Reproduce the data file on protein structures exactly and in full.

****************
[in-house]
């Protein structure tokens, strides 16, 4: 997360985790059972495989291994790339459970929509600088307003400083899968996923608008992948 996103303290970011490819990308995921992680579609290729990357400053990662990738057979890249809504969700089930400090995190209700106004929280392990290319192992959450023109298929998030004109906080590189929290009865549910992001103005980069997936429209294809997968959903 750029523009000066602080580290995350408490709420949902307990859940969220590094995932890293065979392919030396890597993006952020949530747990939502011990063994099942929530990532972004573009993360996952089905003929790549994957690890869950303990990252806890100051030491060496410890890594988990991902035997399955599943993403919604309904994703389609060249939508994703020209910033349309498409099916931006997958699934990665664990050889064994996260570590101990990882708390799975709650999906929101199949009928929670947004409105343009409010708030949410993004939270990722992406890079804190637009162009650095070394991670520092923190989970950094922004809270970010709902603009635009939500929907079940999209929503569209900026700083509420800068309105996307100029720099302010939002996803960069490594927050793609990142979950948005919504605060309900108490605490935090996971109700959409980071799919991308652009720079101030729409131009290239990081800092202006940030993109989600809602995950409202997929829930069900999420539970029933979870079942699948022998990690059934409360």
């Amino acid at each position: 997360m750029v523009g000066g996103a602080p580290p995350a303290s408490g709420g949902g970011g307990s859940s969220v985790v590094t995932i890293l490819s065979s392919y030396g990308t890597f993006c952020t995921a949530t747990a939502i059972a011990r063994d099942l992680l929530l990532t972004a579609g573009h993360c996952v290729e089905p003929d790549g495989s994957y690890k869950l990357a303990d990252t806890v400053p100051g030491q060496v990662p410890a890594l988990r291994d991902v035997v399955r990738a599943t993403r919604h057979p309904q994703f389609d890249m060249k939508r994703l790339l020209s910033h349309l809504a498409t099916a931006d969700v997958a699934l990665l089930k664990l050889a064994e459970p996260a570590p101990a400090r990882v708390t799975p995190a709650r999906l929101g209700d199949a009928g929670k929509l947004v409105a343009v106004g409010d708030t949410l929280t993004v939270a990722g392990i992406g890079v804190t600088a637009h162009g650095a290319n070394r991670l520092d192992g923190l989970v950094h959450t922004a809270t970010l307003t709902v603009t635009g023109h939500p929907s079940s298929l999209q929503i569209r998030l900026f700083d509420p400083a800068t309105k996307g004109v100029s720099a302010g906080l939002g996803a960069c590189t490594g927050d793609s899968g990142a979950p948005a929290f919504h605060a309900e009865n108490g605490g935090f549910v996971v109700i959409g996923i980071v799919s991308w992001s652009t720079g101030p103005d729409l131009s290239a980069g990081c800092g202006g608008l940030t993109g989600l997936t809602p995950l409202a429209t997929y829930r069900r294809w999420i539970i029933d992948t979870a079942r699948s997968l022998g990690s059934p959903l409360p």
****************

[in-house]
């Protein structure tokens, strides 16, 4: 997360985790059972495989291994790339459970929509600088307003400083899968996923608008992948 996103303290970011490819990308995921992680579609290729990357400053990662990738057979890249809504969700089930400090995190209700106004929280392990290319192992959450023109298929998030004109906080590189929290009865549910992001103005980069997936429209294809997968959903 750029523009000066602080580290995350408490709420949902307990859940969220590094995932890293065979392919030396890597993006952020949530747990939502011990063994099942929530990532972004573009993360996952089905003929790549994957690890869950303990990252806890100051030491060496410890890594988990991902035997399955599943993403919604309904994703389609060249939508994703020209910033349309498409099916931006997958699934990665664990050889064994996260570590101990990882708390799975709650999906929101199949009928929670947004409105343009409010708030949410993004939270990722992406890079804190637009162009650095070394991670520092923190989970950094922004809270970010709902603009635009939500929907079940999209929503569209900026700083509420800068309105996307100029720099302010939002996803960069490594927050793609990142979950948005919504605060309900108490605490935090996971109700959409980071799919991308652009720079101030729409131009290239990081800092202006940030993109989600809602995950409202997929829930069900999420539970029933979870079942699948022998990690059934409360």
């Amino acid at each position: 997360m750029v523009g000066g996103a602080p580290p995350a303290s408490g709420g949902g970011g307990s859940s969220v985790v590094t995932i890293l490819s065979s392919y030396g990308t890597f993006c952020t995921a949530t747990a939502i059972a011990r063994d099942l992680l929530l990532t972004a579609g573009h993360c996952v290729e089905p003929d790549g495989s994957y690890k869950l990357a303990d990252t806890v400053p100051g030491q060496v990662p410890a890594l988990r291994d991902v035997v399955r990738a599943t993403r919604h057979p309904q994703f389609d890249m060249k939508r994703l790339l020209s910033h349309l809504a498409t099916a931006d969700v997958a699934l990665l089930k664990l050889a064994e459970p996260a570590p101990a400090r990882v708390t799975p995190a709650r999906l929101g209700d199949a009928g929670k929509l947004v409105a343009v106004g409010d708030t949410l929280t993004v939270a990722g392990i992406g890079v804190t600088a637009h162009g650095a290319n070394r991670l520092d192992g923190l989970v950094h959450t922004a809270t970010l307003t709902v603009t635009g023109h939500p929907s079940s298929l999209q929503i569209r998030l900026f700083d509420p400083a800068t309105k996307g004109v100029s720099a302010g906080l939002g996803a960069c590189t490594g927050d793609s899968g990142a979950p948005a929290f919504h605060a309900e009865n108490g605490g935090f549910v996971v109700i959409g996923i980071v799919s991308w992001s652009t720079g101030p103005d729409l131009s290239a980069g990081c800092g202006g608008l940030t993109g989600l997936t809602p995950l409202a429209t997929y829930r069900r294809w999420i539970i029933d992948t979870a079942r699948s997968l022998g990690s059934p959903l409360p």